Alexandre Bouchard-Côté

**Recall** The Bayes estimator,

\[\color{blue}{{\textrm{argmin}}} \{ \color{red}{{\mathbf{E}}}[\color{blue}{L}(a, Z) \color{green}{| X}] : a \in {\mathcal{A}}\}\]

encodes a 3-step approach applicable to almost any statistical problems:

- \(\color{red}{\text{Construct a probability model}}\)
- \(\color{green}{\text{Compute or approximate the posterior distribution conditionally on the actual data at hand}}\)
- \(\color{blue}{\text{Solve an optimation problem to turn the posterior distribution into an "action"}}\)

- We want to devise a decision-making strategy, which we formalize as an
**estimator**:- a function that take as input only the observations, \(\delta(x)\), and output a proposed action, \(\delta(x) \in {\mathcal{A}}\).
- i.e., \(\delta : {\mathscr{X}}\to {\mathcal{A}}\)

- We want this estimator to be as “good” as possible.
- Under a certain criterion of goodness, we will see that the Bayesian framework provides a principled and systematic way of specifying a “best” estimator.

Frequentist risk: view \(\theta = z\) as parameters for a likelihood / indexing probabilities over observables \(\{{\mathbb{P}}_z\}\), with a corresponding collections of expectation operators \(\{{\mathbf{E}}_z\}\), \[ \begin{aligned} R(z, \delta) &= {\mathbf{E}}_z[L(\delta(X), z)] \\ &= \int L(\delta(x), z)\ \text{likelihood}(x | z) {\text{d}}x \end{aligned} \]

Bayesian notion: integrated risk \[ \begin{aligned} r(\delta) &= {\mathbf{E}}[L(\delta(X), Z)] \\ &= \int \int L(\delta(x), z)\ \text{prior}(z)\ \text{likelihood}(x | z)\ {\text{d}}x {\text{d}}z \end{aligned} \]

**Key difference:**

- Frequentist risk: a partial order on estimators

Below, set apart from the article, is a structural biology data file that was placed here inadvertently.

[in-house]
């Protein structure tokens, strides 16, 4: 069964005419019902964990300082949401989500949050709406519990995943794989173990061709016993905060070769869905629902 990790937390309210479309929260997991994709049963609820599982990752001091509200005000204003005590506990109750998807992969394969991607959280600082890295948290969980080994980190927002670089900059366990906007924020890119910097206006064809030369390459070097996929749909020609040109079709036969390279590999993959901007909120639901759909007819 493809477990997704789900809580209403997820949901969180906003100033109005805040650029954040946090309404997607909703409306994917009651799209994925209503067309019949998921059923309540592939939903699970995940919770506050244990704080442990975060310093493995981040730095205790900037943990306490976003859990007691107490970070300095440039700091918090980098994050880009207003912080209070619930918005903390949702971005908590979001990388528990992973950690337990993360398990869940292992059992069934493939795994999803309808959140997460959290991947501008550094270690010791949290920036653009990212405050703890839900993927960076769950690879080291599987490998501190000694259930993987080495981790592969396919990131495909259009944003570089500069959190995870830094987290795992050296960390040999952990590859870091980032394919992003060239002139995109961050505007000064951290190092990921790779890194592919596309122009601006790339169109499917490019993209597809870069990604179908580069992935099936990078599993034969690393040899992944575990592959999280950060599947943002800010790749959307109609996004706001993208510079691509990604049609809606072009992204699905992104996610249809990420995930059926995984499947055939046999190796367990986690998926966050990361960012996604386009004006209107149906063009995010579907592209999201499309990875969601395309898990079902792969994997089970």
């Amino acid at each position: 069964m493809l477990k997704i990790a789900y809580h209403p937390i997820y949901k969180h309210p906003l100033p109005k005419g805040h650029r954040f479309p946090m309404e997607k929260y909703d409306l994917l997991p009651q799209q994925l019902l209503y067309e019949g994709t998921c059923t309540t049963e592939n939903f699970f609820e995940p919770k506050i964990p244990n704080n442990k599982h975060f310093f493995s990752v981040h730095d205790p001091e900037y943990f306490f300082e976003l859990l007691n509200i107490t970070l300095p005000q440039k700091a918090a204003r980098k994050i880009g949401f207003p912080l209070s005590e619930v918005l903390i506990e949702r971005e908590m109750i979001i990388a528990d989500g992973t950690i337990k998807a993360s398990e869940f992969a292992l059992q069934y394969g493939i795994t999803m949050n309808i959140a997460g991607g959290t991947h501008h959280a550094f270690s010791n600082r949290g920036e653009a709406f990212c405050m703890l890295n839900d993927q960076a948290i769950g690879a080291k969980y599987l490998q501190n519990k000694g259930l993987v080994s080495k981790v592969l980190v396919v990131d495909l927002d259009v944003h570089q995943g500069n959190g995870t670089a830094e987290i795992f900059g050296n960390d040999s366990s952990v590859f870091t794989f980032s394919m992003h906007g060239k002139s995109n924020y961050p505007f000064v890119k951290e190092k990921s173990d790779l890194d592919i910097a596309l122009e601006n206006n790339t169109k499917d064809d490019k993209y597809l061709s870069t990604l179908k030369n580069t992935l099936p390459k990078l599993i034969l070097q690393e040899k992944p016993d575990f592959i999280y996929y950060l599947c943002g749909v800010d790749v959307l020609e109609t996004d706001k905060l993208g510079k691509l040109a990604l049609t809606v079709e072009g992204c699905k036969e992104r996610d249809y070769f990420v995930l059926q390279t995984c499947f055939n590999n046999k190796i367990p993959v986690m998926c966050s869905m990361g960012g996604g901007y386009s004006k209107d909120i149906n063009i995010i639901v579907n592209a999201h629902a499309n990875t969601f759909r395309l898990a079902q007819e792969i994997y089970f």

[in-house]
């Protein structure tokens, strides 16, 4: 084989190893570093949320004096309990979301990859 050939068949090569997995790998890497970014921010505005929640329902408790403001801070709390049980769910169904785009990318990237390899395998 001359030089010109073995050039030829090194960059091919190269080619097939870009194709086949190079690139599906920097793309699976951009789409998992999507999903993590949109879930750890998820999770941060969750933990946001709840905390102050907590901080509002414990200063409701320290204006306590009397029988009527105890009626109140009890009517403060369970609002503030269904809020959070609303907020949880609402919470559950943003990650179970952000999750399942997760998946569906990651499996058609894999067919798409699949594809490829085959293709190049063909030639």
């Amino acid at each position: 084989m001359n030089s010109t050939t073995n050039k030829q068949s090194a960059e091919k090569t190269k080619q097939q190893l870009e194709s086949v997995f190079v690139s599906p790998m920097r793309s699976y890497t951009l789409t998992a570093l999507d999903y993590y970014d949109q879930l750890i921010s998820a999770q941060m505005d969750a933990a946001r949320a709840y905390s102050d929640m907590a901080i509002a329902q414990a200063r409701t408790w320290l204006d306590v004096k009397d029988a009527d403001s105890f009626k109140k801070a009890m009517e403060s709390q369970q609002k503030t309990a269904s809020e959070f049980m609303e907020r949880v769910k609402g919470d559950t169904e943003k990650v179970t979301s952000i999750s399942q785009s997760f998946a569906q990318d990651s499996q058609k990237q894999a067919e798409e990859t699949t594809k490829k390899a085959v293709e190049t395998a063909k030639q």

- Only canonical notion of optimality is then non-dominance, called
**(statistical) efficiency**

- Only canonical notion of optimality is then non-dominance, called
- Bayes risk: a complete order on estimators (under weak conditions)
- Can actually get an expression for that optimal estimator
- As a bonus, also satisfies the frequentist notion of non-sub-optimality: Bayes estimators are efficient under weak conditions (more on this later)

So far: abstract definition of Bayes estimators as minimizers of the integrated risk \[ \begin{aligned} \delta^* &= {\textrm{argmin}}_{\delta : {\mathscr{X}}\to {\mathcal{A}}} \{ r(\delta) \} \\ r(\delta) &= {\mathbf{E}}[L(\delta(X), Z)] \end{aligned} \]

**More explicit expression:** The estimator \(\delta^*\), defined by the equation below, minimizes the integrated risk

\[ \delta^*(X) = {\textrm{argmin}}\{ {\mathbf{E}}[L(a, Z) | X] : a \in {\mathcal{A}}\} \]

This estimator \(\delta^*\) is called a **Bayes estimator.**

This means that given a model and a goal, the Bayesian framework provides in principle a recipe for constructing an estimator.

However, the computation required to implement this recipe may be considerable. This explains why computational statistics plays a large role in Bayesian statistics and in this course.

- Objective function from \(M\) Monte Carlo samples:

\[ \begin{aligned} \delta^*(X) &= {\textrm{argmin}}\{ {\mathbf{E}}[L(a, Z) | X] : a \in {\mathcal{A}}\} \\ &\approx {\textrm{argmin}}\{ \frac{1}{M} \sum_{i=1}^M L(a, Z_i) : a \in {\mathcal{A}}\} \\ \end{aligned} \]

Idea that could be part of a project: stochastic gradient meets Bayes estimators

If \({\mathcal{A}}\) is tricky to explore (combinatorial, constrained such as the motivating tracking problem, etc), and \({\mathcal{A}}= \{z \in {\mathscr{Z}}\}\) can further approximate both the objective and constraints as follows:

\[ \begin{aligned} \delta^*(X) &= {\textrm{argmin}}\{ {\mathbf{E}}[L(a, Z) | X] : a \in {\mathcal{A}}\} \\ &\approx {\textrm{argmin}}\{ \frac{1}{M} \sum_{i=1}^M L(a, Z_i) : a \in \{Z_1, Z_2, \dots, Z_M\} \} \\ \end{aligned} \]

- Idea that could be part of a project: Bayes estimator for feature matrices

Recall: admissibility, a frequentist notion of optimality (or rather, non-sub-optimality).

- An estimator \(\delta\) is admissible if there are no dominating estimator \(\delta'\)
- Domination here under the frequentist risk \(R(z, \delta) = {\mathbf{E}}_z[L(\delta(X), z)]\),
- i.e. \(\delta\) is admissible if there is no \(\delta'\) such that for all \(z\), \(R(z, \delta') < R(z, \delta)\)

**Proposition:** if a Bayes estimator is unique, it is admissible.

To show uniqueness, may try to use convexity of loss function for example.

No lecture on February 16 and 18 (reading week)